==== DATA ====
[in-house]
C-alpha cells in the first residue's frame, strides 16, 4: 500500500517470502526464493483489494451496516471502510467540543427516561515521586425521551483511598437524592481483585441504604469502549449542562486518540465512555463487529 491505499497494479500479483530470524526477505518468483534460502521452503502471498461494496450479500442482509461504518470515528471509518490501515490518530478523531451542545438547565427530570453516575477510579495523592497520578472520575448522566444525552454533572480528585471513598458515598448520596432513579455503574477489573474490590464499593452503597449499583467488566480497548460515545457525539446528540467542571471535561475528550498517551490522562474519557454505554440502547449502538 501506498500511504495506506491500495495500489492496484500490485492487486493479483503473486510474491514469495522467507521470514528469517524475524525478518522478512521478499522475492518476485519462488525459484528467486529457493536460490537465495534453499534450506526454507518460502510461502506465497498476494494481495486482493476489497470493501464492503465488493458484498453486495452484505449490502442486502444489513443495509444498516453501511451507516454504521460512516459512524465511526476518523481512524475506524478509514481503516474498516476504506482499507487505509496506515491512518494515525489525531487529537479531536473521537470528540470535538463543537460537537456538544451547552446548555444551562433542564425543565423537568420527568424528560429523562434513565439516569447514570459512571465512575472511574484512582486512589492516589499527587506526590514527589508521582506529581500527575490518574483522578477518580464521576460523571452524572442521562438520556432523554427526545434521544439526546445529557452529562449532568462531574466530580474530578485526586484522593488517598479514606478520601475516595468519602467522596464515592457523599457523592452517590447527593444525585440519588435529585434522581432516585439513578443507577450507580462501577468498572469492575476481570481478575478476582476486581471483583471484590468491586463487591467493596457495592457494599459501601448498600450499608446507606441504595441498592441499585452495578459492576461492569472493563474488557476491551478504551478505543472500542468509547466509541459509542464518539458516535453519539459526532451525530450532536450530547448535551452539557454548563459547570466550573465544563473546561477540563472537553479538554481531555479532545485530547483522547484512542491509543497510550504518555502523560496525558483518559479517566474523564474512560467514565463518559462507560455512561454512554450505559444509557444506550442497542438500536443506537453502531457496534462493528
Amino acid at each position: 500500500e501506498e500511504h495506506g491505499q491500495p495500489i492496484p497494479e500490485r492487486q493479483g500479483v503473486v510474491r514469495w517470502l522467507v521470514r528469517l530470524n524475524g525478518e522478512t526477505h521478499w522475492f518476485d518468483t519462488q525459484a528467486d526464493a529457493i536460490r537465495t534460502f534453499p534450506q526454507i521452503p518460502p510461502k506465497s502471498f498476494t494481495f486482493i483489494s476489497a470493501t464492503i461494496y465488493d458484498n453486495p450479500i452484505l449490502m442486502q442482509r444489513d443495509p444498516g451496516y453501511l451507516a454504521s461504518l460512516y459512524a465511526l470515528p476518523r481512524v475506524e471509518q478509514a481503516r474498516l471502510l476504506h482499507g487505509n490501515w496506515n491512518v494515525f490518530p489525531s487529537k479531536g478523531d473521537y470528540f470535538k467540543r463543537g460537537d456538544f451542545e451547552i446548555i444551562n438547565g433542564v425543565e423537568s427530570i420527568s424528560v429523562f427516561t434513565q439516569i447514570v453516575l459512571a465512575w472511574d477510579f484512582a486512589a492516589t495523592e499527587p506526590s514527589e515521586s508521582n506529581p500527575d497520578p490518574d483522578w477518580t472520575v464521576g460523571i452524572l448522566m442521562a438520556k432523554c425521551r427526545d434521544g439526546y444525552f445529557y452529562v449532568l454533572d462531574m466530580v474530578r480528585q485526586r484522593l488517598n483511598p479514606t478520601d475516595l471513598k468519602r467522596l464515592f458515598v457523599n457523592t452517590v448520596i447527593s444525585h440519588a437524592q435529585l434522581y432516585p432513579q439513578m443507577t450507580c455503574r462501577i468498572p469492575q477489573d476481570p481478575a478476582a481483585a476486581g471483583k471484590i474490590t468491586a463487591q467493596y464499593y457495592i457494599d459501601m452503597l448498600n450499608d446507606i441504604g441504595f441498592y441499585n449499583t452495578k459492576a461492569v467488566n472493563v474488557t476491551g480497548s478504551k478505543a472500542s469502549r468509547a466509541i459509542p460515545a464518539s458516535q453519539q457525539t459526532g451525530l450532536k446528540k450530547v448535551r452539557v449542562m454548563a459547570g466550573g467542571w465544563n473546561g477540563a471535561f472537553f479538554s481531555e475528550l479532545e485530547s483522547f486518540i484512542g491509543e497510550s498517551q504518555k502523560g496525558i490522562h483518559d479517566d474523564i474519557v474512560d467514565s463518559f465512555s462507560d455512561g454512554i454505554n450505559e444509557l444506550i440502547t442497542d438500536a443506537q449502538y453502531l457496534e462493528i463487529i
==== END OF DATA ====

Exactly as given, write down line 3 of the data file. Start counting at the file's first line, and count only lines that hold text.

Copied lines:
Amino acid at each position: 500500500e501506498e500511504h495506506g491505499q491500495p495500489i492496484p497494479e500490485r492487486q493479483g500479483v503473486v510474491r514469495w517470502l522467507v521470514r528469517l530470524n524475524g525478518e522478512t526477505h521478499w522475492f518476485d518468483t519462488q525459484a528467486d526464493a529457493i536460490r537465495t534460502f534453499p534450506q526454507i521452503p518460502p510461502k506465497s502471498f498476494t494481495f486482493i483489494s476489497a470493501t464492503i461494496y465488493d458484498n453486495p450479500i452484505l449490502m442486502q442482509r444489513d443495509p444498516g451496516y453501511l451507516a454504521s461504518l460512516y459512524a465511526l470515528p476518523r481512524v475506524e471509518q478509514a481503516r474498516l471502510l476504506h482499507g487505509n490501515w496506515n491512518v494515525f490518530p489525531s487529537k479531536g478523531d473521537y470528540f470535538k467540543r463543537g460537537d456538544f451542545e451547552i446548555i444551562n438547565g433542564v425543565e423537568s427530570i420527568s424528560v429523562f427516561t434513565q439516569i447514570v453516575l459512571a465512575w472511574d477510579f484512582a486512589a492516589t495523592e499527587p506526590s514527589e515521586s508521582n506529581p500527575d497520578p490518574d483522578w477518580t472520575v464521576g460523571i452524572l448522566m442521562a438520556k432523554c425521551r427526545d434521544g439526546y444525552f445529557y452529562v449532568l454533572d462531574m466530580v474530578r480528585q485526586r484522593l488517598n483511598p479514606t478520601d475516595l471513598k468519602r467522596l464515592f458515598v457523599n457523592t452517590v448520596i447527593s444525585h440519588a437524592q435529585l434522581y432516585p432513579q439513578m443507577t450507580c455503574r462501577i468498572p469492575q477489573d476481570p481478575a478476582a481483585a476486581g471483583k471484590i474490590t468491586a463487591q467493596y464499593y457495592i457494599d459501601m452503597l448498600n450499608d446507606i441504604g441504595f441498592y441499585n449499583t452495578k459492576a461492569v467488566n472493563v474488557t476491551g480497548s478504551k478505543a472500542s469502549r468509547a466509541i459509542p460515545a464518539s458516535q453519539q457525539t459526532g451525530l450532536k446528540k450530547v448535551r452539557v449542562m454548563a459547570g466550573g467542571w465544563n473546561g477540563a471535561f472537553f479538554s481531555e475528550l479532545e485530547s483522547f486518540i484512542g491509543e497510550s498517551q504518555k502523560g496525558i490522562h483518559d479517566d474523564i474519557v474512560d467514565s463518559f465512555s462507560d455512561g454512554i454505554n450505559e444509557l444506550i440502547t442497542d438500536a443506537q449502538y453502531l457496534e462493528i463487529i